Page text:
cover image Wait Till Next Year: A Memoir

Wait Till Next Year: A Memoir

Doris Kearns Goodwin. Simon & Schuster, $25 (272pp) ISBN 978-0-684-82489-5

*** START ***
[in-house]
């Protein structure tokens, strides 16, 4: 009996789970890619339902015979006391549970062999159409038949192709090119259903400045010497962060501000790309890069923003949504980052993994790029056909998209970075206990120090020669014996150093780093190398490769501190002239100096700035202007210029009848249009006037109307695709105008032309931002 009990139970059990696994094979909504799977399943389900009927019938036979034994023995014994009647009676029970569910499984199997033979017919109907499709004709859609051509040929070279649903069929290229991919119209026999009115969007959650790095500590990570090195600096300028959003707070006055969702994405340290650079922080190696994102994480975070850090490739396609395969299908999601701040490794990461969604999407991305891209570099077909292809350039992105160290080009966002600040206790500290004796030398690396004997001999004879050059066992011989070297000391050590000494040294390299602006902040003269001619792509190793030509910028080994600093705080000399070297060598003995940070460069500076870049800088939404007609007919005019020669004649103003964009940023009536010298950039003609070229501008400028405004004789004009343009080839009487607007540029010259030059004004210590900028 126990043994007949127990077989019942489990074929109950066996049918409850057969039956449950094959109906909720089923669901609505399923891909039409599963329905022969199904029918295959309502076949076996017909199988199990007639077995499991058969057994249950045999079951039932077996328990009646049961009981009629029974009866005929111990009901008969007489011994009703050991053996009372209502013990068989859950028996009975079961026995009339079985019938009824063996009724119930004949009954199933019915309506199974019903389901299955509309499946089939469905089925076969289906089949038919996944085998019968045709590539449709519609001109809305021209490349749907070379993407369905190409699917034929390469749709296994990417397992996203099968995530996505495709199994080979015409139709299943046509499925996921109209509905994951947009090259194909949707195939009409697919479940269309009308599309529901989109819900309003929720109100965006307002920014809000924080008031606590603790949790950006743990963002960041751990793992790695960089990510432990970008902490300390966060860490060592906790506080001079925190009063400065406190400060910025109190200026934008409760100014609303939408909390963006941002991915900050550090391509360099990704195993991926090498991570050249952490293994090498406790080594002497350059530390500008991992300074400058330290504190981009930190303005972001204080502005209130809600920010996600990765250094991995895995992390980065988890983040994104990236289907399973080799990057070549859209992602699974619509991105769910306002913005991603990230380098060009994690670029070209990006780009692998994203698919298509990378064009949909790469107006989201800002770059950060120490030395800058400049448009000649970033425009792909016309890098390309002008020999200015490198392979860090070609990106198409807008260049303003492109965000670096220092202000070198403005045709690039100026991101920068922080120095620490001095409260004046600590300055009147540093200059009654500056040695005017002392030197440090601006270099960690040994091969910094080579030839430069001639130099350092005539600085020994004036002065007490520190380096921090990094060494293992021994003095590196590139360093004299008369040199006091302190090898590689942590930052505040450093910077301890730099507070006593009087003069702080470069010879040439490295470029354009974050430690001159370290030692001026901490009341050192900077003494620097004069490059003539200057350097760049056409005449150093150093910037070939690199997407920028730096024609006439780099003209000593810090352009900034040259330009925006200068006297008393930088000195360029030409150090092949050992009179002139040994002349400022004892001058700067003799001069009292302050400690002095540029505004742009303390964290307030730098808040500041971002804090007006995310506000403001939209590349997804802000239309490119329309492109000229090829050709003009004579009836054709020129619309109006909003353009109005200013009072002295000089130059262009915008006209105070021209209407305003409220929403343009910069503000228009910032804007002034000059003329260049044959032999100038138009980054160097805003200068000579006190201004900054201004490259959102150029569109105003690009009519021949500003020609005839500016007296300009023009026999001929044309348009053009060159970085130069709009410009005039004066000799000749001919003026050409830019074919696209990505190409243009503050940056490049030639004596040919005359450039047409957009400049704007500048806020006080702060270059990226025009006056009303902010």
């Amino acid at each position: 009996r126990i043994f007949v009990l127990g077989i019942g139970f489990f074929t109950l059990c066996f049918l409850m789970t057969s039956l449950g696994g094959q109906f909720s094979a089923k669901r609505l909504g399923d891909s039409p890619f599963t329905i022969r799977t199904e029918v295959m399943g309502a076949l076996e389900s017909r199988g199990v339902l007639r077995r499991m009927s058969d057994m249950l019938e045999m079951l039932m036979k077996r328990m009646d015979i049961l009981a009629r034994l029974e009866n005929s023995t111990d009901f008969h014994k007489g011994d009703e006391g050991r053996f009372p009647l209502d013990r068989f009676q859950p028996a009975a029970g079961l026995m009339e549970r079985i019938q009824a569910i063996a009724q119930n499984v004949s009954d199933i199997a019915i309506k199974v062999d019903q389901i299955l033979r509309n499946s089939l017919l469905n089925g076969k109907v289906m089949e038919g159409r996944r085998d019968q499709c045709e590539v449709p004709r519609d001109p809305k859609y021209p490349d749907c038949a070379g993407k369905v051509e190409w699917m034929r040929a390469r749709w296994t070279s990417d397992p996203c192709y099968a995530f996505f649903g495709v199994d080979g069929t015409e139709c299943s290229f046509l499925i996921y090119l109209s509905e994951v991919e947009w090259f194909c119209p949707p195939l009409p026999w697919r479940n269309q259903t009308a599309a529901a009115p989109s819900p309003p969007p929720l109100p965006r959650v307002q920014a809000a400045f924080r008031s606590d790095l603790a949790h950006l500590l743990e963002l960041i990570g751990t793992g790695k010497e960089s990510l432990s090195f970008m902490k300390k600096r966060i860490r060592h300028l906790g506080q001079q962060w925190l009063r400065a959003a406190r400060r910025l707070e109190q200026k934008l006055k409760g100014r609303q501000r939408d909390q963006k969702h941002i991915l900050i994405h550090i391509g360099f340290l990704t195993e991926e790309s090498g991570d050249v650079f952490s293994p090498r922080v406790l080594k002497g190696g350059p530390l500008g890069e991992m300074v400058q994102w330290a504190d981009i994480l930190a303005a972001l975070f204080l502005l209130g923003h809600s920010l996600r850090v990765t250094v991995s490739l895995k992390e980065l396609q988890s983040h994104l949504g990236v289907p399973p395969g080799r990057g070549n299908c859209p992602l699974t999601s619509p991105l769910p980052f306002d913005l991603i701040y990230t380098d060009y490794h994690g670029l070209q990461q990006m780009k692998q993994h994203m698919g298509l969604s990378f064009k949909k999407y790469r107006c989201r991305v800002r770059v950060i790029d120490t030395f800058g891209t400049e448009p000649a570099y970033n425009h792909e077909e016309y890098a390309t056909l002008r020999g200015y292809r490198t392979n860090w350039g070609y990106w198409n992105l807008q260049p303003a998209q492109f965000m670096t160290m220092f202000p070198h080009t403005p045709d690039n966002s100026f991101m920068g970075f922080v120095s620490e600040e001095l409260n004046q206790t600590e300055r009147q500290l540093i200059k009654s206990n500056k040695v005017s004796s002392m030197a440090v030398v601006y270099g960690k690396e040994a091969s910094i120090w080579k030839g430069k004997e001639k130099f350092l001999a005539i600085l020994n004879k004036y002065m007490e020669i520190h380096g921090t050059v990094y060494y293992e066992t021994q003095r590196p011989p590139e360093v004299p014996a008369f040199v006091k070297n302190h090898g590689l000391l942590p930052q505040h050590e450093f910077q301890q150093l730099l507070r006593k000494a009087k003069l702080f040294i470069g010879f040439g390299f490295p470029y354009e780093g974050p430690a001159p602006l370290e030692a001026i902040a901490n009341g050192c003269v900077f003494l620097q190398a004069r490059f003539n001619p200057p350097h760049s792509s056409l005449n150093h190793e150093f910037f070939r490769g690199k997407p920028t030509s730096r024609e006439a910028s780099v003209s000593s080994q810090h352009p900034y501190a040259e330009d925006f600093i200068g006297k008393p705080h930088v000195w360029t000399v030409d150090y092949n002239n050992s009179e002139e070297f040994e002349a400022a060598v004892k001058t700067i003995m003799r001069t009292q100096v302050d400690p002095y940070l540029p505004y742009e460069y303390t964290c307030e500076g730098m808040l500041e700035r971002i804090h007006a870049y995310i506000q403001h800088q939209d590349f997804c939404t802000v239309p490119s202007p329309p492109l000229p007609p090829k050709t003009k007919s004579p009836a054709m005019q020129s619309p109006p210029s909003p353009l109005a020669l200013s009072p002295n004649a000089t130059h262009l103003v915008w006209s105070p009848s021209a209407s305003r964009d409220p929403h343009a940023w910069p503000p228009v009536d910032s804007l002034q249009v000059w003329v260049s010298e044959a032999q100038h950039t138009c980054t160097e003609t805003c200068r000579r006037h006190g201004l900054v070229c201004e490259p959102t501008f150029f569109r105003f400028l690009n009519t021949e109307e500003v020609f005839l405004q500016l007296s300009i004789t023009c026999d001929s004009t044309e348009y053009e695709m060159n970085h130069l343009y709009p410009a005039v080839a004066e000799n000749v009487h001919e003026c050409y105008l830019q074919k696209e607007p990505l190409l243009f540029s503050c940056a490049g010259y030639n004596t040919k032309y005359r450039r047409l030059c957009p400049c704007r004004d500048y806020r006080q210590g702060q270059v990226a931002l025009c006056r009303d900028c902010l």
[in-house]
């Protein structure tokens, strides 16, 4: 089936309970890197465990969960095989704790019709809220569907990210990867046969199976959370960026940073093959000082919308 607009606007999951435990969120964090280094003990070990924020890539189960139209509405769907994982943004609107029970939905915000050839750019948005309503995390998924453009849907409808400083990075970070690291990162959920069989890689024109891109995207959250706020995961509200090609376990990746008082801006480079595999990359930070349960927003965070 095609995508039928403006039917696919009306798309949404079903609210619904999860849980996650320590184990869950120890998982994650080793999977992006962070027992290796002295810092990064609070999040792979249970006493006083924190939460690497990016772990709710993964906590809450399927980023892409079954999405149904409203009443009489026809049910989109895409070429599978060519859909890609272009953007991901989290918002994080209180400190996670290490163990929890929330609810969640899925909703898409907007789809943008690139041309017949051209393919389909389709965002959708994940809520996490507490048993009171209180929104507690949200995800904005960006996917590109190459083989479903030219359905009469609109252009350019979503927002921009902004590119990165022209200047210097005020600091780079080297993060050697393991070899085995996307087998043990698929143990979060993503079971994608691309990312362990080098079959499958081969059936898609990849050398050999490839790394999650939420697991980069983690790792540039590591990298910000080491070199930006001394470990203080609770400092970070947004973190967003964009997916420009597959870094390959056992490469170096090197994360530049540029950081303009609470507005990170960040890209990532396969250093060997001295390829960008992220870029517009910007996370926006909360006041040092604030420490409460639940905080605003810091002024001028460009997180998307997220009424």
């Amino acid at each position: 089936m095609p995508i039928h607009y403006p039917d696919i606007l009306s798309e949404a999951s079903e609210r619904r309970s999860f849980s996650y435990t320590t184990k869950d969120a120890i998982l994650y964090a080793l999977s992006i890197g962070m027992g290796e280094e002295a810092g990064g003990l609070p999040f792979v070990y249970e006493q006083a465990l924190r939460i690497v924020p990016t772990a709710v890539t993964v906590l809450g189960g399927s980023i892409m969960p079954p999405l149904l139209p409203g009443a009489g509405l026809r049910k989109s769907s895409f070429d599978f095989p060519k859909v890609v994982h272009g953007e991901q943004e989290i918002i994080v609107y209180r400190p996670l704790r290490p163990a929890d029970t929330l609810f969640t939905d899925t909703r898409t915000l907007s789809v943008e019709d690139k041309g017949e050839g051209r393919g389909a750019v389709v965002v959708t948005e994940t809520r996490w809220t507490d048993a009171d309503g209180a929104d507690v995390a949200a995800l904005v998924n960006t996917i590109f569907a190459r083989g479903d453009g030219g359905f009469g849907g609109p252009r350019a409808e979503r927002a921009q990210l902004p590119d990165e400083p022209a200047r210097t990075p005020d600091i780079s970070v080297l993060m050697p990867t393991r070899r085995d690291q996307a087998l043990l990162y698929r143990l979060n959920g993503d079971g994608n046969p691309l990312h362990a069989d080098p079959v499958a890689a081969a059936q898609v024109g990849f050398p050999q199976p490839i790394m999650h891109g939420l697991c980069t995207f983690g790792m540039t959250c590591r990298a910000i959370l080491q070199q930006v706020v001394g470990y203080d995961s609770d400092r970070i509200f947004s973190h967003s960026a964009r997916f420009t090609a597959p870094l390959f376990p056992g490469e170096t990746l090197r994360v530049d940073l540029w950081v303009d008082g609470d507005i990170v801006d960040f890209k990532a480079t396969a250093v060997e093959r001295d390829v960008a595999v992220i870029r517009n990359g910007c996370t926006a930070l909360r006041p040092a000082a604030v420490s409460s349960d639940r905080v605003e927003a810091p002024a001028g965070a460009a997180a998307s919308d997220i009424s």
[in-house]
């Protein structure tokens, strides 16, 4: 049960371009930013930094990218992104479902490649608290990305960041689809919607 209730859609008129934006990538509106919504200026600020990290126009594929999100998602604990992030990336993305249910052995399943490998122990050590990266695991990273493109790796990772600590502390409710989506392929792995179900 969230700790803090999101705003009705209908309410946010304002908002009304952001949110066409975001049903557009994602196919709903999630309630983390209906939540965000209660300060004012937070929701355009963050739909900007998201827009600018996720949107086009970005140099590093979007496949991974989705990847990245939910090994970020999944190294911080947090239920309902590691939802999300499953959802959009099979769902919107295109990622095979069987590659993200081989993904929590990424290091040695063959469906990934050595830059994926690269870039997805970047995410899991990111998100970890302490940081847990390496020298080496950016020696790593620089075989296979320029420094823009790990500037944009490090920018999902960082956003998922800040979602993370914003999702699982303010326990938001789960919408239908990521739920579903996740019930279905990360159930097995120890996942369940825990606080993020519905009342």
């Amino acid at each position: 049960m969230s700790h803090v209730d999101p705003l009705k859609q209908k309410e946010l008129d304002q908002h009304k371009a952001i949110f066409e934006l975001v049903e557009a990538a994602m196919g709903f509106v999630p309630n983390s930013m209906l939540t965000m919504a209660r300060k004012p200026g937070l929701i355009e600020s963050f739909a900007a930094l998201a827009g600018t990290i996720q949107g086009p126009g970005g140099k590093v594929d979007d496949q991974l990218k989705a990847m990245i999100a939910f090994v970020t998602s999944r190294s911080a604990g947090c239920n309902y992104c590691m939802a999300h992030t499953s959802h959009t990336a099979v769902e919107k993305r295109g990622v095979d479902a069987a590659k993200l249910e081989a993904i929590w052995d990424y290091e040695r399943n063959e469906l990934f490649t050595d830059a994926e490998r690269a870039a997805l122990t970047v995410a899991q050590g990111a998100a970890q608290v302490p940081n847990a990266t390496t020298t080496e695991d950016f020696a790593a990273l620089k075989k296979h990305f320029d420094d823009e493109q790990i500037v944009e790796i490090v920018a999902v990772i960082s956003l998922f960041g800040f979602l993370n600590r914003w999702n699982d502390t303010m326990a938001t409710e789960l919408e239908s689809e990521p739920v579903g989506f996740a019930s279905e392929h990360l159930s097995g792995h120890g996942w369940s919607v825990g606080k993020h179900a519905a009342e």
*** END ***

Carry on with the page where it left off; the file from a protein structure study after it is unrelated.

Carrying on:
This memoir by the Pulitzer Prize-winning historian (No Ordinary Time) is a moving ode to her father and to their shared love of baseball. The word ""recollections"" in the subtitle rather than ""reflections,"" say, is an apt designation of the book's content, which is charming and endearing, though does not allow access into the author's inner life. The baseball games of Goodwin's New York City youth are dramatically and beautifully narrated--it is refreshing to read about a girl's passion for the sport; her childhood love of the game and the three teams that played in the city in the 1950s is evident in every paragraph. But when Goodwin focuses on herself and her family apart from baseball--her mother was chronically ill and dies in the final pages of the book--she seems content to skim the surface of the story, with emotion held too deeply in check for what ought to have been the book's climax. Yet in the pages giving her childhood perspective on such things as race and the Army-McCarthy hearings, we behold the deep roots of this historian's success in her art. Photos not seen by PW. (Oct.)